Analysis: Caught out as they made their french fries
Burned once by Barak, settlers will not likely trust him again.
By YAAKOV KATZ
It was expected to be violent - worse than the demolition of nine homes at the illegal outpost of Amona in 2006.
Ministers, settler leaders, even right-wing politicians warned of the blood that would be spilled.
Some reports claimed that the evacuation would take place in the middle of the night, as it did at the Federman farm near Hebron a month and a half ago.
But everyone was in for a surprise. There were no horses or water hoses like at Amona. At the disputed building on the outskirts of Hebron, the evacuation took place in the middle of the day - starting at 2:30 and ending just under and hour later.
The violence was minimal, which allowed border policemen to take control of the rooftop immediately and then, after a short sweep through the building, lock it down.
The settlers were taken by surprise. Walking through the various apartments afterwards, you could see that.
In one, someone had been making French fries. The pan, filled with sliced potatoes, was still on the stove top.
In another, residents must have just been sitting down to eat when the evacuation started. Three place settings were on the table, alongside a plate of cucumbers and chicken.
That's not to say there were no preparations for fierce resistance. There were.
During a tour of the building after its evacuation, police showed reporters a balcony overlooking the main road below which could best be described as an "ammunition depot." There were dozens of bottles of different chemicals - turpentine, ammonia and others. There were light bulbs filled with paint and, most disturbing, about 30 potatoes into which someone had stuck sharp nails. One could only imagine what would have happened if one of those potatoes had hit a policeman in the face.
The decision to evacuate the home Thursday afternoon was made by the commander of the IDF's Judea and Samaria Brigade, Brig.-Gen. Noam Tibon. It was approved by OC Central Command Maj.-Gen. Gadi Shamni and Chief of General Staff Lt.-Gen. Gabi Ashkenazi.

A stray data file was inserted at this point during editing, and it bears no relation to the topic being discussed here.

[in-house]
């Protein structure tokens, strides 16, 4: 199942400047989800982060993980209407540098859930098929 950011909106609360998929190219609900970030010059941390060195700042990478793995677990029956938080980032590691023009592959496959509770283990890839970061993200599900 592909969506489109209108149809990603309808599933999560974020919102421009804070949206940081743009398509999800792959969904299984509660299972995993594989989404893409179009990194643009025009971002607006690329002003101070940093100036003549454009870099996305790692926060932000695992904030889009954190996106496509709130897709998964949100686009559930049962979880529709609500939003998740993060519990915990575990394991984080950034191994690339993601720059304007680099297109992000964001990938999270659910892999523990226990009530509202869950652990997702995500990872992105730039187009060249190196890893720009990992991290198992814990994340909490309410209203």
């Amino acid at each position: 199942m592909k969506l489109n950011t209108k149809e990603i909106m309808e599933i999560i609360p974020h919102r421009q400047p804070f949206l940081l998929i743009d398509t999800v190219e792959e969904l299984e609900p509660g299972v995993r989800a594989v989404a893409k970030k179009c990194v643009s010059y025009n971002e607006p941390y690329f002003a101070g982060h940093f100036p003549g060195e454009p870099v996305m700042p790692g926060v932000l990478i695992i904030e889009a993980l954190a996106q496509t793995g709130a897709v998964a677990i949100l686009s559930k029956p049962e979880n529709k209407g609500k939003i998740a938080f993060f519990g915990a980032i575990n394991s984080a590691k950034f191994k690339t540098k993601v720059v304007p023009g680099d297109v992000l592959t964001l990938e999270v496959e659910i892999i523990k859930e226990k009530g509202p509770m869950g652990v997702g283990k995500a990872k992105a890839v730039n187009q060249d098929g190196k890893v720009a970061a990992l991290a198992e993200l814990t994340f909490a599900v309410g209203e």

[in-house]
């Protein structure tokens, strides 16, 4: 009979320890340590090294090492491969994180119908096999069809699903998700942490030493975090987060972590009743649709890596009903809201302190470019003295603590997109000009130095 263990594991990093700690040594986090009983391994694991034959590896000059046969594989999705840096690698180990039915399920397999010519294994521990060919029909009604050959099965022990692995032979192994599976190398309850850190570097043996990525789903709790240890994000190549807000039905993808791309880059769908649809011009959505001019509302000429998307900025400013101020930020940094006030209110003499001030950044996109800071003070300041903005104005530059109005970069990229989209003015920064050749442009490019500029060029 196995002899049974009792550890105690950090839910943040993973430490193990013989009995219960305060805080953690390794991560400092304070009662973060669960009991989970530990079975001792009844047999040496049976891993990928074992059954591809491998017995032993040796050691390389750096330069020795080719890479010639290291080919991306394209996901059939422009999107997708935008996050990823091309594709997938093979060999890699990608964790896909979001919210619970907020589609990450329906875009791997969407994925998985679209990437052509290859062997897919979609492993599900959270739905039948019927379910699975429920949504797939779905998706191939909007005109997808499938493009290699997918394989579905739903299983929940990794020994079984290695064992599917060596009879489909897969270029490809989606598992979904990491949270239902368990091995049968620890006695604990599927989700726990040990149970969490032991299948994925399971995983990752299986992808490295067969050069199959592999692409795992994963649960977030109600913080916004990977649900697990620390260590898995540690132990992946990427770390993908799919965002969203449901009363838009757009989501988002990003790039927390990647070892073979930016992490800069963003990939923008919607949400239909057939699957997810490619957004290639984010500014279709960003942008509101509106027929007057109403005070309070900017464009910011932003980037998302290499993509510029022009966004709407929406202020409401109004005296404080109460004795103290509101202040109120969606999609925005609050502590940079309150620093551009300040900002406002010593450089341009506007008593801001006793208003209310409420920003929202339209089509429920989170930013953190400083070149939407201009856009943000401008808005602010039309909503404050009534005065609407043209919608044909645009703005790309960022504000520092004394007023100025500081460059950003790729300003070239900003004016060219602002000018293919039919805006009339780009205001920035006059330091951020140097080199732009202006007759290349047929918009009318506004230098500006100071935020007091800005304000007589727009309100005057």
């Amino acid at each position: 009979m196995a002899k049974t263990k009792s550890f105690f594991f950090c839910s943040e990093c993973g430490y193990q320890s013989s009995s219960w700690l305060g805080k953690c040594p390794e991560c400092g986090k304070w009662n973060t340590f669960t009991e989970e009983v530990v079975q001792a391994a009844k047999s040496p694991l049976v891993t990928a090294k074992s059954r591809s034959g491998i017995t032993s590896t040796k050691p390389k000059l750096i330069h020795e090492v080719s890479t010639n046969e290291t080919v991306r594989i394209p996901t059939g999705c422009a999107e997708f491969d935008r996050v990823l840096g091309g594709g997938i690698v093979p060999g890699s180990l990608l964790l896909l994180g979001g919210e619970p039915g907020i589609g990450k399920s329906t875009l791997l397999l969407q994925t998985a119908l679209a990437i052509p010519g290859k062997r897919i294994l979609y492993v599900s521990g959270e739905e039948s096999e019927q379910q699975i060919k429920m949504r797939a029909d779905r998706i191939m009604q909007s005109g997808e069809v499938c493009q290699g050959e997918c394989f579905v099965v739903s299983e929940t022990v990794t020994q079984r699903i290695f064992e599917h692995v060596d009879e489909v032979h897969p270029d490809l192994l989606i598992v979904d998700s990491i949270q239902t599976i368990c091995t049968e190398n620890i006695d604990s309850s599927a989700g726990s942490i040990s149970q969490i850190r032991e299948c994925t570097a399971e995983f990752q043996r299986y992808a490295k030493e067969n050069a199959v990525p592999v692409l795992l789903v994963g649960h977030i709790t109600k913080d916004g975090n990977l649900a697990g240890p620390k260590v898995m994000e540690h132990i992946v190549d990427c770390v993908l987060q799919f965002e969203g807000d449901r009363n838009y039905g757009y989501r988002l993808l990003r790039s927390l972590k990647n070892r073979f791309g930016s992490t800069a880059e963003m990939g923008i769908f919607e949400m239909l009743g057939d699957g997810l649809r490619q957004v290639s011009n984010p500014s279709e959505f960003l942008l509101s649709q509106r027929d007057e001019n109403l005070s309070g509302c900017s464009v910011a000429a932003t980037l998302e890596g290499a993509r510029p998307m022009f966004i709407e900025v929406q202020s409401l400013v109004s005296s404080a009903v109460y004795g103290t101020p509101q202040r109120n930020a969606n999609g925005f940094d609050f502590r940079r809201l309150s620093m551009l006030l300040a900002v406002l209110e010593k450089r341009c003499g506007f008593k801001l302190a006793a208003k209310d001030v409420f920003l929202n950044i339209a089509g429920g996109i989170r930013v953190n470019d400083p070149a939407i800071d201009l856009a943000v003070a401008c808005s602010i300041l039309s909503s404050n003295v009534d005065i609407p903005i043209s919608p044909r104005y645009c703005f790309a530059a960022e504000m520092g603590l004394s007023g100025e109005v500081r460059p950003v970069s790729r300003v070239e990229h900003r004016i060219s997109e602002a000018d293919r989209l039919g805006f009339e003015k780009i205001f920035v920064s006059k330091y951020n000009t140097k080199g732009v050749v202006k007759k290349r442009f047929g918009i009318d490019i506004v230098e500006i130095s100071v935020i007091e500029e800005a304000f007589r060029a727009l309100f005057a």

The ultimate green light, though, was given by Defense Minister Ehud Barak, who even before his meeting with the settler leaders Thursday morning had already told the IDF to take the opportunity if it arose.
Barak, a former commander of the IDF's elite General Staff Reconnaissance Unit (Sayeret Matkal), is known for his keen tactical sense. Immediately after the evacuation, settler leaders accused him of tricking them into believing he was sincere about a dialogue when he never really was.
"Everything was a show to begin with," said Malahi Levinger, the newly-elected head of the Hebron-Kiryat Arba Regional Council. "He wasn't sincere."
While defense officials said they had expected violent fallout after the evacuation, they admitted Thursday night to being slightly surprised by the high level of violence in Hebron. Fears in the defense establishment are that it will spread across the West Bank.
While there were a number of attacks against Palestinians and Arabs ahead of the disengagement from Gaza, today's extremist youth are far more extreme than in 2005, the officials say, making not just an evacuation, but also its aftermath, more difficult.
While Barak's ploy worked in Hebron on Thursday, indeed, it may cost him in the long term. When the next crisis rolls around - and it will - the settler leadership will likely not trust him and won't want to cooperate. Deals for cooperation in the removal of illegal outposts, long in discussion, may no longer be relevant.
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